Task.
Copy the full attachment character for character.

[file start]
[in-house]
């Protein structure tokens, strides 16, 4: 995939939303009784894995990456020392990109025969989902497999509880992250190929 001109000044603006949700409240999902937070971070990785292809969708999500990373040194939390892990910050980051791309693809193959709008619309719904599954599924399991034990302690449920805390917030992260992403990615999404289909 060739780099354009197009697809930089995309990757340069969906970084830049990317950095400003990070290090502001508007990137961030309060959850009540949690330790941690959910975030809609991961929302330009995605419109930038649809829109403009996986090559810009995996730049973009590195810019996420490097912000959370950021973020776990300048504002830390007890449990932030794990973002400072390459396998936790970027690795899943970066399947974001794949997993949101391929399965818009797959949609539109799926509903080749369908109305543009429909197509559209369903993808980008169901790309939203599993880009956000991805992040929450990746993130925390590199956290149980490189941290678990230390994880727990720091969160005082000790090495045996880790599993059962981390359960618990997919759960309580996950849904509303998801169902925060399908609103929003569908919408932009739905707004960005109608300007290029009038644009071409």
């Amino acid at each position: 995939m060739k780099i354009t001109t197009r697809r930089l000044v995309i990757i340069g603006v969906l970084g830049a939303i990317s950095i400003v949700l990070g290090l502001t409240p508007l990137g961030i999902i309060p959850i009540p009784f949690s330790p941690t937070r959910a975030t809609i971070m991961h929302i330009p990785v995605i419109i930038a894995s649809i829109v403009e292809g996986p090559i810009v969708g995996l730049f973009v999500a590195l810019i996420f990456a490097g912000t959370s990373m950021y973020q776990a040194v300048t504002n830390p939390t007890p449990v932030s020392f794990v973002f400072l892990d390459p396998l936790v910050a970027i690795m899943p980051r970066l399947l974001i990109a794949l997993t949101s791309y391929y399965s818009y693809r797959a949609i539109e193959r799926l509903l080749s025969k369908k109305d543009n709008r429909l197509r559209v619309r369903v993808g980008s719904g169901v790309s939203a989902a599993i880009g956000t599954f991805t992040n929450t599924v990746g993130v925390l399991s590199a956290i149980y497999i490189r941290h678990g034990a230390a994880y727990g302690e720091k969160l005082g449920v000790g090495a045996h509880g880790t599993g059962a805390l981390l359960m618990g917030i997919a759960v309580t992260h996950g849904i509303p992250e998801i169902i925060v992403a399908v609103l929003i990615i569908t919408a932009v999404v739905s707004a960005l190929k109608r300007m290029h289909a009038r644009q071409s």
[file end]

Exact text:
[in-house]
């Protein structure tokens, strides 16, 4: 995939939303009784894995990456020392990109025969989902497999509880992250190929 001109000044603006949700409240999902937070971070990785292809969708999500990373040194939390892990910050980051791309693809193959709008619309719904599954599924399991034990302690449920805390917030992260992403990615999404289909 060739780099354009197009697809930089995309990757340069969906970084830049990317950095400003990070290090502001508007990137961030309060959850009540949690330790941690959910975030809609991961929302330009995605419109930038649809829109403009996986090559810009995996730049973009590195810019996420490097912000959370950021973020776990300048504002830390007890449990932030794990973002400072390459396998936790970027690795899943970066399947974001794949997993949101391929399965818009797959949609539109799926509903080749369908109305543009429909197509559209369903993808980008169901790309939203599993880009956000991805992040929450990746993130925390590199956290149980490189941290678990230390994880727990720091969160005082000790090495045996880790599993059962981390359960618990997919759960309580996950849904509303998801169902925060399908609103929003569908919408932009739905707004960005109608300007290029009038644009071409």
């Amino acid at each position: 995939m060739k780099i354009t001109t197009r697809r930089l000044v995309i990757i340069g603006v969906l970084g830049a939303i990317s950095i400003v949700l990070g290090l502001t409240p508007l990137g961030i999902i309060p959850i009540p009784f949690s330790p941690t937070r959910a975030t809609i971070m991961h929302i330009p990785v995605i419109i930038a894995s649809i829109v403009e292809g996986p090559i810009v969708g995996l730049f973009v999500a590195l810019i996420f990456a490097g912000t959370s990373m950021y973020q776990a040194v300048t504002n830390p939390t007890p449990v932030s020392f794990v973002f400072l892990d390459p396998l936790v910050a970027i690795m899943p980051r970066l399947l974001i990109a794949l997993t949101s791309y391929y399965s818009y693809r797959a949609i539109e193959r799926l509903l080749s025969k369908k109305d543009n709008r429909l197509r559209v619309r369903v993808g980008s719904g169901v790309s939203a989902a599993i880009g956000t599954f991805t992040n929450t599924v990746g993130v925390l399991s590199a956290i149980y497999i490189r941290h678990g034990a230390a994880y727990g302690e720091k969160l005082g449920v000790g090495a045996h509880g880790t599993g059962a805390l981390l359960m618990g917030i997919a759960v309580t992260h996950g849904i509303p992250e998801i169902i925060v992403a399908v609103l929003i990615i569908t919408a932009v999404v739905s707004a960005l190929k109608r300007m290029h289909a009038r644009q071409s």